WILD COOT: Debt for equity swaps
Way back in the 1980s and 1990s, debt for equity swaps were popular. They came shortly after the rich banks were liberalized and launched out into the deep.
It was felt that expanding lending to Third World Countries was a good thing. Third World Countries jumped at the opportunity to borrow for projects that made their politicians look good.
Then came the crunch. One oil crisis after another raised the barrel price of oil from US$5 to US$25 to US$80 and so forth – Third World non-Arab countries had to keep their lights burning and their motorcars running.
The end result was that countries started to fail with debt obligations. Jamaica was a case in point. In those days I sought to understand what was happening by writing a series on debt for equity.
When a country could not pay its debt to a bank, the bank placed the debt on the market and tried to get back some of the money. For example, if Jamaica owed bank X US$100, bank X may be prepared to accept US$50 from an international company for the entire debt.
This international company would then go to the Central Bank of Jamaica and demand repayment of the debt but not in American dollars, of which Jamaica would be obviously short. It would demand Jamaican dollars equivalent to US$100. Let us say that at the time the Jamaican exchange rate is $100 to one American dollar. The company would get JAM$10 000, not JAM$5 000.
With this advantage that international company could build a hotel in Jamaica for virtually half of the real cost. Building a hotel is only one example of the serious advantage gained by that international company.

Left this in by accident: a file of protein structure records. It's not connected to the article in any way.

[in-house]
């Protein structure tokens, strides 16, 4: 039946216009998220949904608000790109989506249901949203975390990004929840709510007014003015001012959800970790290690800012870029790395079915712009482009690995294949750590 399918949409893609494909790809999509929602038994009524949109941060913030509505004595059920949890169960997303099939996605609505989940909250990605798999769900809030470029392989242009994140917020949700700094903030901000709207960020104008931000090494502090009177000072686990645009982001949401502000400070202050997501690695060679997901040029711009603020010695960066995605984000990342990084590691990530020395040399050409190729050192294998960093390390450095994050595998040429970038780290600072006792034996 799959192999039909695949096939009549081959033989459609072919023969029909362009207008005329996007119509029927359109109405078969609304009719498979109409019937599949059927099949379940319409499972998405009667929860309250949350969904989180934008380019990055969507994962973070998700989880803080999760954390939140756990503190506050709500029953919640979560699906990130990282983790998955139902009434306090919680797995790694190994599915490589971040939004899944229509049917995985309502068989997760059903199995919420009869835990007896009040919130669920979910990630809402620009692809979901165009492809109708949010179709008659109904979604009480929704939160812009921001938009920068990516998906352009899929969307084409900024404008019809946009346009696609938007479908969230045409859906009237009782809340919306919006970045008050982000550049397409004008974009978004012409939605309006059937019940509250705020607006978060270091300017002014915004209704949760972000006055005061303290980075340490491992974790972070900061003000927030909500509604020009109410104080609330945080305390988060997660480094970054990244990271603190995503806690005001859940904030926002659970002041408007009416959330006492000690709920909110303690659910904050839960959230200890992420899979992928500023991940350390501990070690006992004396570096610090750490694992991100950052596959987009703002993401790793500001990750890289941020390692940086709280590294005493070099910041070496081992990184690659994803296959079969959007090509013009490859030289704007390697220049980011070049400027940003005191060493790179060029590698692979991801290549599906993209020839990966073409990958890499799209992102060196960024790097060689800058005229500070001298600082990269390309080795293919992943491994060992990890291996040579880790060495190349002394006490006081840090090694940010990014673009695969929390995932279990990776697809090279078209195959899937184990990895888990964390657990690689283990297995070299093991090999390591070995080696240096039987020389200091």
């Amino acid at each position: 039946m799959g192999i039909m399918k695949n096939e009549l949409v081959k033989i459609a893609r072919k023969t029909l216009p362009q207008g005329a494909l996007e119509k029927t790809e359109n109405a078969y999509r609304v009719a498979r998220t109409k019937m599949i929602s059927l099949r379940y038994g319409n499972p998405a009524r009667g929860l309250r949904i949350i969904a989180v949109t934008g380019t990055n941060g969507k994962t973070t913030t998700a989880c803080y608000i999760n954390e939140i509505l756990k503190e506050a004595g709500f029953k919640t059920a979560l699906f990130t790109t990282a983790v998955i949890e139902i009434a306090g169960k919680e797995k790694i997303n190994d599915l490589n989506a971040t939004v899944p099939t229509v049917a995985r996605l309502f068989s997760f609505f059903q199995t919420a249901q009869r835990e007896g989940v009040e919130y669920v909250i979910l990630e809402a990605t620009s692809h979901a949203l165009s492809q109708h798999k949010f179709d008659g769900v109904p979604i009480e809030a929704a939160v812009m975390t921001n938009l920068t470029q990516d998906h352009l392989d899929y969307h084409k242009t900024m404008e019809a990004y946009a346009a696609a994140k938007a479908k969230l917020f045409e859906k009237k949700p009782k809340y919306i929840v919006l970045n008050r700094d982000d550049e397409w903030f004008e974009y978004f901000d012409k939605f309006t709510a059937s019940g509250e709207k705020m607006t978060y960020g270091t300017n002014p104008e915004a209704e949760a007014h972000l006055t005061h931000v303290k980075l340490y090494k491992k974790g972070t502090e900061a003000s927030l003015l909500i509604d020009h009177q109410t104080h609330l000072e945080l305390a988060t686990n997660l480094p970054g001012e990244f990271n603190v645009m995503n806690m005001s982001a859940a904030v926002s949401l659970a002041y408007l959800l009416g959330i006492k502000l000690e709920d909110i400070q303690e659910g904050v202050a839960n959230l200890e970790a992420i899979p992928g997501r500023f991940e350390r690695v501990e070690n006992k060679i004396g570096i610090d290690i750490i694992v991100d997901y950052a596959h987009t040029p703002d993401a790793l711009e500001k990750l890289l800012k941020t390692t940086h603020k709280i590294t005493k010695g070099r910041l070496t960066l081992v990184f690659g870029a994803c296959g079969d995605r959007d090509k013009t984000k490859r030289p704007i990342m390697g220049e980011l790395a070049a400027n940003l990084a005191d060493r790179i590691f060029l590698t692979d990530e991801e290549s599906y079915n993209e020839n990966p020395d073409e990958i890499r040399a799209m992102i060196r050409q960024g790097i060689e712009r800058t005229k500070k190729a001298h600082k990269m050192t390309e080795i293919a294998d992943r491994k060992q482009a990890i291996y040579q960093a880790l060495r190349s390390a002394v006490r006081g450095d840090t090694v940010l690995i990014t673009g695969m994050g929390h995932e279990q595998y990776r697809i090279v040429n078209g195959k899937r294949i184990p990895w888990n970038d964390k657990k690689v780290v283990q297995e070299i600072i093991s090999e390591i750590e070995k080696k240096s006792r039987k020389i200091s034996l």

In those days Barbados lost out on many such enticements for international companies and probably building new hotels was one area. Barbados having paid its debts on time and in total did not offer opportunities for debt for equity swaps. Our record was to our disadvantage in that respect.
Investors who came into Barbados did so because we had many ageing companies that sat on large equity without attempting to grow. Again Barbados’ conservatism was to its disadvantage.
Trading on a good name brought us huge sums of money from high-end tourist investors but recurrent expenditure, especially on the West Coast, has now fallen as people with wealth are not so dependable today.
In any case, the world is changing and the rich people may be more interested in the stock and bond markets of Europe and America where the gains are significantly higher than in Barbados.
What little growth exists in Barbados has to pay for the high cost of fuel and food that contributes to the drain on foreign exchange as well as the gigantic effort to continue to pay for loans and service export of profits.
It is a vicious circle. We are now afraid to go to the market to borrow in the face of watchdog rating agencies.
Today we stare into the abyss of devaluation or significant Government-worker layoffs regardless of the plasters we paste on the economy.